When passing into the Jewish quarter, we had to empty our pockets and go through metal detectors, under the eyes of Israeli army soldiers: mostly kids younger than I am who are casually slinging AK-47s. (Not casually. Very responsibly. It’s just weird to see assault rifles in market streets and tourist spots. I hardly need to tell you this.)
Lunch happened on an “every person for themselves!” sort of experiment, which was necessary, because a horde of 43 descending on a single shawarma shop in Old City Jerusalem would just be mean. But we all managed to feed ourselves and not get lost and meet on time at the prescribed spot, which I felt was really quite an achievement. And some of us even managed to find ice cream at a shop featuring the single most fabulous word I’ve seen on a sweet shop sign:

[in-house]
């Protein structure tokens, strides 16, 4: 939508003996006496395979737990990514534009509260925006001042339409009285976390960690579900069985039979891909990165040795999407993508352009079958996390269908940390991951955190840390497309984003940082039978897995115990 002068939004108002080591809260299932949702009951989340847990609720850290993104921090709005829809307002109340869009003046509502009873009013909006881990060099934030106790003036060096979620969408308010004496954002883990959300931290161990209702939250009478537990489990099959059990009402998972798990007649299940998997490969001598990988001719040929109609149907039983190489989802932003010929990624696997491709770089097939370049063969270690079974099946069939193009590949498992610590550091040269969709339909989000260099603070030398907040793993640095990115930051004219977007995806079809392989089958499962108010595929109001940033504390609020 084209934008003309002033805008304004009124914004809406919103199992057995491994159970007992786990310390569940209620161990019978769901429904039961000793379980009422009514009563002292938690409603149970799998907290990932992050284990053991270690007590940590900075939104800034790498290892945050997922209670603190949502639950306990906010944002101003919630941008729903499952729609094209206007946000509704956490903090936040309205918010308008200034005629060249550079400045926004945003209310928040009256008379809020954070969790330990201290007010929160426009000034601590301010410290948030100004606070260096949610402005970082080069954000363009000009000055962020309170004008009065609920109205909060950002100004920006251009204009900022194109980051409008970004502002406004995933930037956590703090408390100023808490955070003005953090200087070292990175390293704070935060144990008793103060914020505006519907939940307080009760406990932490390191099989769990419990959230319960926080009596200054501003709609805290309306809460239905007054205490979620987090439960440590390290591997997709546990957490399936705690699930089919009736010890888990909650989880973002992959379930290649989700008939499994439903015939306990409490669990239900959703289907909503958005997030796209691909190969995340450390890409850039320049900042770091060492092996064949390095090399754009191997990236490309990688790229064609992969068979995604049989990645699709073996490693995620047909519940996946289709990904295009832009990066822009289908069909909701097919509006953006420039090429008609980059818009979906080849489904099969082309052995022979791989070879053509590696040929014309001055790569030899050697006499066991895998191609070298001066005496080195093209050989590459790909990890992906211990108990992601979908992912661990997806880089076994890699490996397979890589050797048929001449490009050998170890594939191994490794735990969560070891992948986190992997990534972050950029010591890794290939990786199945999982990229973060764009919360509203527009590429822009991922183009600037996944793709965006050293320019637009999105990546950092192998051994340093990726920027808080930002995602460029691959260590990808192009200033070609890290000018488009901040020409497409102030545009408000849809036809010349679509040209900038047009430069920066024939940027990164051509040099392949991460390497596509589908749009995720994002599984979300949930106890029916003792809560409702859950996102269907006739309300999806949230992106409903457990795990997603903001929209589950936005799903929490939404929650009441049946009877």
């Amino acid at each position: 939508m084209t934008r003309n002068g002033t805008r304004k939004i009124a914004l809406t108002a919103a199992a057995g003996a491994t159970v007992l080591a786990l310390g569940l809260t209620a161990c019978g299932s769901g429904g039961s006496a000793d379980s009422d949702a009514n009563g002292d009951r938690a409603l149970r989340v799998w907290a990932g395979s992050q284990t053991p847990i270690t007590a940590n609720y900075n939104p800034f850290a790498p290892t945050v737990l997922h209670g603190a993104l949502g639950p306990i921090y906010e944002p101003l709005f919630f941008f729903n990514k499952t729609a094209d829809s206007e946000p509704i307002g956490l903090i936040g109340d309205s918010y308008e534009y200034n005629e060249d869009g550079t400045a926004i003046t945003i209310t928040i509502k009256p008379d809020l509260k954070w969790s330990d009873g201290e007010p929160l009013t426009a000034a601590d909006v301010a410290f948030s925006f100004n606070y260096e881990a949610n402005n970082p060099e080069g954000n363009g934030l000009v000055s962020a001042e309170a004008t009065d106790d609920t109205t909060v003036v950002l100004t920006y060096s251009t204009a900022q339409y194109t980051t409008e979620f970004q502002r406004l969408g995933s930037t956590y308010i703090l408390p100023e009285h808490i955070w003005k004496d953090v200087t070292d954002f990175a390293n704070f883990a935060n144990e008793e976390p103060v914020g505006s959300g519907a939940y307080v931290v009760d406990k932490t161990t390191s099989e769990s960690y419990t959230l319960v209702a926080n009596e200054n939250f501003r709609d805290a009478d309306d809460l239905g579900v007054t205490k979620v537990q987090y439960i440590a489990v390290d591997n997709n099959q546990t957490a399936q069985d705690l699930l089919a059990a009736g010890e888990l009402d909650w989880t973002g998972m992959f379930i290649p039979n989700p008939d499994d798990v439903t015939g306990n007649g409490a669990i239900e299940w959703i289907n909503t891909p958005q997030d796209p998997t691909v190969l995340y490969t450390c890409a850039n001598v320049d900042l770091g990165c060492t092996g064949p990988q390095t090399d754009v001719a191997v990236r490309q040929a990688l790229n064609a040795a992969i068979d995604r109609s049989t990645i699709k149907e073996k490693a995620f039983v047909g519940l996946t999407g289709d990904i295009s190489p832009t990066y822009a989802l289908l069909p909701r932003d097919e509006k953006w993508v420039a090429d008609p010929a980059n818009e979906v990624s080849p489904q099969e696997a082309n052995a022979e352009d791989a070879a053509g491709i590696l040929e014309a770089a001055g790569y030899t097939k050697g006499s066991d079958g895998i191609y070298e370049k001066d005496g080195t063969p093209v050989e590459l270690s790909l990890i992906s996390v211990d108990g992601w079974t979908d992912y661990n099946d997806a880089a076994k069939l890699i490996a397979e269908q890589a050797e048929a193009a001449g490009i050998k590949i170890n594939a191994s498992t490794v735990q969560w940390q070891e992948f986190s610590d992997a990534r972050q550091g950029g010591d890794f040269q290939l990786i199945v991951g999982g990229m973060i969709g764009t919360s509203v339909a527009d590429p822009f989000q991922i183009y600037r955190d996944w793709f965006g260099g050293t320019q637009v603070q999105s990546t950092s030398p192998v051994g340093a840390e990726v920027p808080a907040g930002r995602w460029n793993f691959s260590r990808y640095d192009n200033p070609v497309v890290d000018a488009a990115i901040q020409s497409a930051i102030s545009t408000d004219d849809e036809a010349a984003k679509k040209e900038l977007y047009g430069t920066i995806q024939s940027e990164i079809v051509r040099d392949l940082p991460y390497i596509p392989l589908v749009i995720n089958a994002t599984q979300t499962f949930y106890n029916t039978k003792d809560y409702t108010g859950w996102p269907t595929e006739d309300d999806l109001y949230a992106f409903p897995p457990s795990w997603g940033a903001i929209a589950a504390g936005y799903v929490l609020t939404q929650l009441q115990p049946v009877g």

“Sugariness” should definitely be an option on more menus. Possibly “cookis” too.
The afternoon was devoted to museum-y type stuff, including that tour of the scale model of Jerusalem I mentioned before. That model was tremendously helpful in getting a working picture/map of Old City Jerusalem into my head, and was awesome for help in visualizing the Temple, but possibly the very best part was when the raven landed in the middle of the 1:50 scale model and stalked around like Godzilla: